Swire Hotels Asia's Chefs Design Menus for Cathay Pacific

I’ve posted a series of interviews with the chefs of the hotels’ respective restaurants on the corporate blog: You’d be much better here. Here’s what chef Gray Kunz, Taki Panayotakos, Maxy Levy and Marino D’antonio have to say about their menus.

A peek into the Hong Kong International Airport kitchen prep. Airport kitchen photography by Lucy McNally.
airport inflight kitchen

hong kong cx kitchen

chef gray kunz cafe gray hong kong
Chef Gray Kunz was born in Singapore and raised in Switzerland. He began his career as a chef-apprentice in Bern, working in top restaurants in Europe that led him to Hong Kong, New York and then back to Hong Kong where he set up his latest Asia outpost–Cafe Gray Deluxe @ The Upper House Hong Kong in 2009.

Kunz was awarded the James Beard Foundation award for Best Chef in New York City in 1995 and was nominated for Best American Chef in 1996, 1997, and 1998. He also received the Mobil 5 Diamond Award in 1996, 1997, and 1998 and was inducted into the Restaurant Hall of Fame in 1998 by the Culinary Institute of America. Kunz currently shares his artistry and experience through Kunz Management.

What is the idea behind the dishes and tips on the best way to cook it?

I think in general braised meat items, due to the fact that they are most often kept in their braising juices are the best suited for inflight meals. The other reason is that for safety reasons, catered inflight foods have to be heated and then cooled down and reheated again to avoid any contamination and various other factors.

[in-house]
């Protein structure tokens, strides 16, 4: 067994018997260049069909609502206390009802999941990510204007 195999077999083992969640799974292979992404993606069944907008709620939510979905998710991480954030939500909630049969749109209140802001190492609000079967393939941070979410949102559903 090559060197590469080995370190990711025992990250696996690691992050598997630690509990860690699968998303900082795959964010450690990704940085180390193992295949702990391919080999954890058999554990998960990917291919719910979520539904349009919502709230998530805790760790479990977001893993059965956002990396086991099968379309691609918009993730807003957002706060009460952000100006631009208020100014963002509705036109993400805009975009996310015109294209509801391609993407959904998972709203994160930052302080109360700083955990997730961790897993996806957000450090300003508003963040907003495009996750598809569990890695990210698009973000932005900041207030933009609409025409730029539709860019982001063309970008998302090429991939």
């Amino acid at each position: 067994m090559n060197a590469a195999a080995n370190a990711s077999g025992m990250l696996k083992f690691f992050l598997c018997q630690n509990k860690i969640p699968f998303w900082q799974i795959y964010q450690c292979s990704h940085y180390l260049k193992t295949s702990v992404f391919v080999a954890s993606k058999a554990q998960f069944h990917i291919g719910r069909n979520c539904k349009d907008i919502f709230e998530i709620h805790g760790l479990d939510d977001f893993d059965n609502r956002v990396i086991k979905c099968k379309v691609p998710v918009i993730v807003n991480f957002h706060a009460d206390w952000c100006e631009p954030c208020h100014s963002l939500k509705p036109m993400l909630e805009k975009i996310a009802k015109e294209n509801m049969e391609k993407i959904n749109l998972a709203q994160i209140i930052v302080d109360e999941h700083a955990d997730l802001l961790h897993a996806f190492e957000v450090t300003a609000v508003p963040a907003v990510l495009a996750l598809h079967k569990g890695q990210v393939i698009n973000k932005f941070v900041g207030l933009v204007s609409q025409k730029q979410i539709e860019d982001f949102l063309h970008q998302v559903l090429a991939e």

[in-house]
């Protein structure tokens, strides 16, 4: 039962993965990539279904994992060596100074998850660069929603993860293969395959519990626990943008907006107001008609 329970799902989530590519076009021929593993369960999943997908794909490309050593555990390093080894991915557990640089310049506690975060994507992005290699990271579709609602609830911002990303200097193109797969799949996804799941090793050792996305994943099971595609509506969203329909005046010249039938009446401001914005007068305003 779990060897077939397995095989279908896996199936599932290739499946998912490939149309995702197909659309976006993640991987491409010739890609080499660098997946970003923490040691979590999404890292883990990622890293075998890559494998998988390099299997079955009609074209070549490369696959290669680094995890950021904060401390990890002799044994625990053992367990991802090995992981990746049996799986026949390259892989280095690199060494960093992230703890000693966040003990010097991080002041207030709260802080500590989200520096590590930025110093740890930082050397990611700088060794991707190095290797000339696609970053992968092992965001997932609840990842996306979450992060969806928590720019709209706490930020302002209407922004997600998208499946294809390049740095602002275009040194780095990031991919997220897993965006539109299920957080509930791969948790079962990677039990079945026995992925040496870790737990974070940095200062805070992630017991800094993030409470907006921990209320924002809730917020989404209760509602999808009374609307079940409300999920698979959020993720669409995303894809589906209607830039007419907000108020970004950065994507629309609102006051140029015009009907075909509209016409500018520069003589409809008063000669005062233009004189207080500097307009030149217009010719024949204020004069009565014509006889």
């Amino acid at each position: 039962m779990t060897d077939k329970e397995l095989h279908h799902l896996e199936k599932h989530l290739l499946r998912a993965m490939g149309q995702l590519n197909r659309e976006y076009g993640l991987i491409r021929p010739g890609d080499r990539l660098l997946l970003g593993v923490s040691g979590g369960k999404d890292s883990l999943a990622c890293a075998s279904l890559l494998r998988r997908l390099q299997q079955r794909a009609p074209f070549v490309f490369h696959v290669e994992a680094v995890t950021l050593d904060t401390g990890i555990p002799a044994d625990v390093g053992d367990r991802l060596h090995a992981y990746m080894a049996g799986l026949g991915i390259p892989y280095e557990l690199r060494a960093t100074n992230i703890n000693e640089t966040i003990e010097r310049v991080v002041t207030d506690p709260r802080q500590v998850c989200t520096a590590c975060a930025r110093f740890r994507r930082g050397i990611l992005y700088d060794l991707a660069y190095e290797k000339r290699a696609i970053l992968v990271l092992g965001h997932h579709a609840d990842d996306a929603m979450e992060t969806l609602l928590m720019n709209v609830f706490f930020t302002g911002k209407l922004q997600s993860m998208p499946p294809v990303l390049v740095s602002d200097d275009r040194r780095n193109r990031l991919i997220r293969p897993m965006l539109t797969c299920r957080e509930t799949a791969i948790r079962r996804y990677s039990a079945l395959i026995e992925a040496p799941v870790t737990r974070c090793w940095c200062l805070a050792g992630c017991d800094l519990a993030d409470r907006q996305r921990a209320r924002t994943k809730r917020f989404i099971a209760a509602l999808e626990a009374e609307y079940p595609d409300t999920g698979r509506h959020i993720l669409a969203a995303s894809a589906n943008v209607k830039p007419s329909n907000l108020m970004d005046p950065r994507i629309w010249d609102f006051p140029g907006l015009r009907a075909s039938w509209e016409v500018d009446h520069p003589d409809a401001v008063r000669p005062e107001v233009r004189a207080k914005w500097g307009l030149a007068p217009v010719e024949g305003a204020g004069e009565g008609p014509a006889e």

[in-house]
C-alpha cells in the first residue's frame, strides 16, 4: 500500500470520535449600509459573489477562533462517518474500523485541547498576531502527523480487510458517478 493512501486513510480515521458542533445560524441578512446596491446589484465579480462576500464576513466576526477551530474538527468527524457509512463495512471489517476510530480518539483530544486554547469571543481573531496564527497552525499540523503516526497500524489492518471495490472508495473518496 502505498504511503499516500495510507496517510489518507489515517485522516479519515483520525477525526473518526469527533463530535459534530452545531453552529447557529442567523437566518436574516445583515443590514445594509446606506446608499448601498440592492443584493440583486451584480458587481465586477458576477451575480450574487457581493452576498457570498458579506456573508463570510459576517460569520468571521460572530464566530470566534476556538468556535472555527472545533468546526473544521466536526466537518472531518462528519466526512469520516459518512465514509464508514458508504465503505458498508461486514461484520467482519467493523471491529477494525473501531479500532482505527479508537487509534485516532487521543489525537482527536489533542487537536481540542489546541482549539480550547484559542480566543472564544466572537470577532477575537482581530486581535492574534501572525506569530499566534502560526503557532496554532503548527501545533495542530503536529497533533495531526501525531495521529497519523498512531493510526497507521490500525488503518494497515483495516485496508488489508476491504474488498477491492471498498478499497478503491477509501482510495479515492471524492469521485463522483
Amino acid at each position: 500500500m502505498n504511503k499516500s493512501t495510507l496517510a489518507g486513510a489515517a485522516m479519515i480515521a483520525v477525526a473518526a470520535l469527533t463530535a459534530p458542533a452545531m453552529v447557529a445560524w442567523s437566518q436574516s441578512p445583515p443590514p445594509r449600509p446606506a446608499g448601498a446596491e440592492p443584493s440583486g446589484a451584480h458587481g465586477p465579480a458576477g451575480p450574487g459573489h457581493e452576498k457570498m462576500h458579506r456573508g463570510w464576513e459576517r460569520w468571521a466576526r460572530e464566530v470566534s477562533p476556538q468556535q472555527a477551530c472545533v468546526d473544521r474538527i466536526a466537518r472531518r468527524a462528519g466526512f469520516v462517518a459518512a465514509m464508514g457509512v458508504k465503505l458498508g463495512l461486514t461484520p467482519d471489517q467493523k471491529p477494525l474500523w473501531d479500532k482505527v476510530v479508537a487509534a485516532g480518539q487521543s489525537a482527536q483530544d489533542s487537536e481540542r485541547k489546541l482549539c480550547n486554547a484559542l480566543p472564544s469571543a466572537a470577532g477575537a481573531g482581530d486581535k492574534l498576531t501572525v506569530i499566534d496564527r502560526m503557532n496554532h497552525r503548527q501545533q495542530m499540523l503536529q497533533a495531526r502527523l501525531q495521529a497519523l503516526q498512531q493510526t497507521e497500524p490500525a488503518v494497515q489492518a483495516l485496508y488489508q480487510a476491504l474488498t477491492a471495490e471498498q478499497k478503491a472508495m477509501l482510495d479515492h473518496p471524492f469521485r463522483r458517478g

Plating the inflight dishes – why do you do what you do and how to do it best. Any particular colours?

I like to use root vegetables versus green veggies because of colour loss on greens. This clearly also depends what season we are in, and winter is most suitable for roasted root vegetables. If greens are applied I like to keep them to salads, single dish pot roasts and adding the greens at the end of each application.

Your thoughts on a gourmet meal 30,000 feet above sea level, is it possible?
A gourmet meal is certainly feasible, as long one stays in the boundaries for the possibilities.
As far as inflight plating, the business class travelers have pre-plated individual containers , where as in first class plated food is absolutely do-able.

I think plating at 30,000 feet is a riot!
As you know I am a pilot and love the idea of helping Cathay Pacific with food and flying!